A new report paints a grim picture of compliance with laws mandating parity in health coverage for physical and behavioral health conditions — increasingly a focus as health officials turn their attention to insurers’ role both in perpetuating and solving the nation’s drug addiction crisis.
The report, published by the consulting firm Milliman and commissioned by the Bowman Family Foundation, highlights coverage gaps and significantly lower reimbursement rates stemming from the non-enforcement of decades-old laws meant to ensure those with mental and behavioral health needs — an umbrella term that includes treatment for substance use disorders — have equal access to care.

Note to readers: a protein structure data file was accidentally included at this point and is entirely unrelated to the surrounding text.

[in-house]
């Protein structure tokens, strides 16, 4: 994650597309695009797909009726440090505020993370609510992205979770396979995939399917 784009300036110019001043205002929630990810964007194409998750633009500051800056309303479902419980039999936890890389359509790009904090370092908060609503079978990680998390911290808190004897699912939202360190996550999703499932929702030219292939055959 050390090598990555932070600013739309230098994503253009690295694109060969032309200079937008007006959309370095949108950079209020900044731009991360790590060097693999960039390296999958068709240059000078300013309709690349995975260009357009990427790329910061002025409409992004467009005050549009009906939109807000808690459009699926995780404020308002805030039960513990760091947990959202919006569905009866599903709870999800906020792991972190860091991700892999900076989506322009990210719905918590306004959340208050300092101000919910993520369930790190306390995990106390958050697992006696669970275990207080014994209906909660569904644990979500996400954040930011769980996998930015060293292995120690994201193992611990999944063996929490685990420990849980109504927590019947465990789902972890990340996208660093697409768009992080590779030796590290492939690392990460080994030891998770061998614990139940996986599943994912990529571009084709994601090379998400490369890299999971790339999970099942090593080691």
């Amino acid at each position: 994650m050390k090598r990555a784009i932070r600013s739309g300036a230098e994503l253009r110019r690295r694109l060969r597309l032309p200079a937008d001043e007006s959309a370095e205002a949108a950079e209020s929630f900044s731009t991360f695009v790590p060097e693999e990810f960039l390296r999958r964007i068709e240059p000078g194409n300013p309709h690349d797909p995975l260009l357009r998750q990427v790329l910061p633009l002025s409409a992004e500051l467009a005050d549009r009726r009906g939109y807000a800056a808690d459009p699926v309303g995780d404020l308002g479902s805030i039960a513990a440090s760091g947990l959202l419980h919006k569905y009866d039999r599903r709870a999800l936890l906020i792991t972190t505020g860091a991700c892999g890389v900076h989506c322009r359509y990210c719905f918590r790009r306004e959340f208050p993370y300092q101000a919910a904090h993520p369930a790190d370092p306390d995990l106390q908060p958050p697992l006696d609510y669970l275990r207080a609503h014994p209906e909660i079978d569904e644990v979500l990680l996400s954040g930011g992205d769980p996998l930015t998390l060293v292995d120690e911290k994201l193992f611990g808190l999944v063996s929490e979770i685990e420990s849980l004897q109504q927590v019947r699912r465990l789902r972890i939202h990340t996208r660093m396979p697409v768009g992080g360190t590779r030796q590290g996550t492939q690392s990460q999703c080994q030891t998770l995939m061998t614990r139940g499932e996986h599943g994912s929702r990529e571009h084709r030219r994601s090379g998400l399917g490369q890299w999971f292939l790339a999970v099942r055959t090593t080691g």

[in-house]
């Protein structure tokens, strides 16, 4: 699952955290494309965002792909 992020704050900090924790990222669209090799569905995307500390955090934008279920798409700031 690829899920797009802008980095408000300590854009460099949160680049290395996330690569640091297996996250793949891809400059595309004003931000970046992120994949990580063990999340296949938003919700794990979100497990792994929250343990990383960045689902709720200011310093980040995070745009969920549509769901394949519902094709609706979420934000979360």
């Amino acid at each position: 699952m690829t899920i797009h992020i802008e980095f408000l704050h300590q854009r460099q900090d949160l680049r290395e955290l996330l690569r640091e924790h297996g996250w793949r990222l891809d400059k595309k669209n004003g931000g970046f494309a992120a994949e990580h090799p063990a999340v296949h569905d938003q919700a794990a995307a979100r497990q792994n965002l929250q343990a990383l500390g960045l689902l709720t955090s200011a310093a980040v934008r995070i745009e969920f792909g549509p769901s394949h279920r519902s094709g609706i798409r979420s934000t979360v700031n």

Long gone are the days when you could languish for seven weeks in a nut bin, read the Sunday New York Times ( if could after your electroshock treatments), then miraculously “recover” the day your insurance ran out. Hard to see the hardship. The most profitable industry in South Florida are sober houses, which suck up insurance company to maintain those nice grounds. The other shortfall is that gone is the concept of a continuum of coverage. For the addict that meant one week in detox, 30 days in rehab, then three months in an IOP. Now they street you after 5 days in detox with an AA meeting book and a compass.
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